History of the Harbour House Hotel
Early in the 1900s, newlyweds Alfred Fred Crofton and Nona Wilson bought Jack Scovell’s 100-acre seafront farm at the head of Ganges Harbour. They set about raising livestock, fruit, vegetables and their quickly growing family of “D’s”– Dermott, Desmond, Diana, Doreen, Denise, Donovan and Dulcie. When Fred went off to fight in the First World War, Nona began taking in overnight travelers and eventually renovated their farmhouse into a 12-bedroom guesthouse, named it after Fred’s Irish country home and opened the doors of the Harbour House Hotel. Guests came by land and sea to sample the Crofton’s rustic yet elegant hospitality. There eventually came to be a saltwater swimming pool, twin tennis courts, picnics, fishing trips, scavenger hunts and high tea served on the vine-covered veranda.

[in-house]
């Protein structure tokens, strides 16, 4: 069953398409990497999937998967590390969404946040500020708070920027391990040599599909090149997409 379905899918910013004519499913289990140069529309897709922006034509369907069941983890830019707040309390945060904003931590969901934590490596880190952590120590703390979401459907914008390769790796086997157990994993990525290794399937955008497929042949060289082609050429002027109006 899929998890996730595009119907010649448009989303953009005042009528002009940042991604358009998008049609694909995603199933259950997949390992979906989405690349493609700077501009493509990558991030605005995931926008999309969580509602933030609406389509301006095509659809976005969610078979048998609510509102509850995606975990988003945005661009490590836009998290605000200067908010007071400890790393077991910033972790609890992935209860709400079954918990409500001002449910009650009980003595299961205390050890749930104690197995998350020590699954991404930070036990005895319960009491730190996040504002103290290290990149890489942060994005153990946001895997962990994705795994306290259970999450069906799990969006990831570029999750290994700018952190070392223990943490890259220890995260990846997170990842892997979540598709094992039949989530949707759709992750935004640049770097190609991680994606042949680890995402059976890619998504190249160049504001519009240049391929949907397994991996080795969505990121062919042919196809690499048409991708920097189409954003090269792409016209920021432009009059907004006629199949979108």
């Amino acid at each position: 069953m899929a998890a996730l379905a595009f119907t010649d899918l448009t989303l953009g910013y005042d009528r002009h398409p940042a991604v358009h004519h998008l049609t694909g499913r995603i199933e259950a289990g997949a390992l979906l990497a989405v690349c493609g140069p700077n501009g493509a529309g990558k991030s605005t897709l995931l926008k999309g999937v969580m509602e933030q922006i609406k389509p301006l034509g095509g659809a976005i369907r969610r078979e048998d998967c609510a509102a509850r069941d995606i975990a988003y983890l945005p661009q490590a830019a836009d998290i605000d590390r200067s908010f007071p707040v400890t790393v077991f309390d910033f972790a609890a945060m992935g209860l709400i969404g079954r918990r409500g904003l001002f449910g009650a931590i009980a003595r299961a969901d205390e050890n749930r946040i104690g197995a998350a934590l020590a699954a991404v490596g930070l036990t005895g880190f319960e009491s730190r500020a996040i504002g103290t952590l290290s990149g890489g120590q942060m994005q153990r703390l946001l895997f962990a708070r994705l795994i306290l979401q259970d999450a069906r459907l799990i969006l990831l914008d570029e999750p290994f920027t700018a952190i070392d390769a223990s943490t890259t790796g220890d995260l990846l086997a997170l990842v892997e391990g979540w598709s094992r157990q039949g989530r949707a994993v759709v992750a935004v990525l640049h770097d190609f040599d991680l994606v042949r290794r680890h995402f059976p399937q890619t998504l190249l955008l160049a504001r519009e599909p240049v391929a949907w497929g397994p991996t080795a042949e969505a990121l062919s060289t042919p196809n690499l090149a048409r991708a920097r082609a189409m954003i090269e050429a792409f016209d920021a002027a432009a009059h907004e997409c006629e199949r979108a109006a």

Meanwhile, the original farm supplied Billy Eng, the hotel’s chef for nearly 50 years, with produce, eggs, turkeys, hams and chicken to feed the Crofton family as well as the hotel guests. There was no refrigeration and no regular ferry service, so the Harbour House Hotel, and Salt Spring Island, was largely self-sufficient.
After the Crofton’s sold the hotel and regular ferry service in the mid 1950’s brought meat and produce from afar, the farm fell into disuse. Much of the land was sold off and developed, donated, or given to the Crofton children. The last 17 acres remained behind the hotel and grew up with alders, blackberries, wild rose, broom and thistles.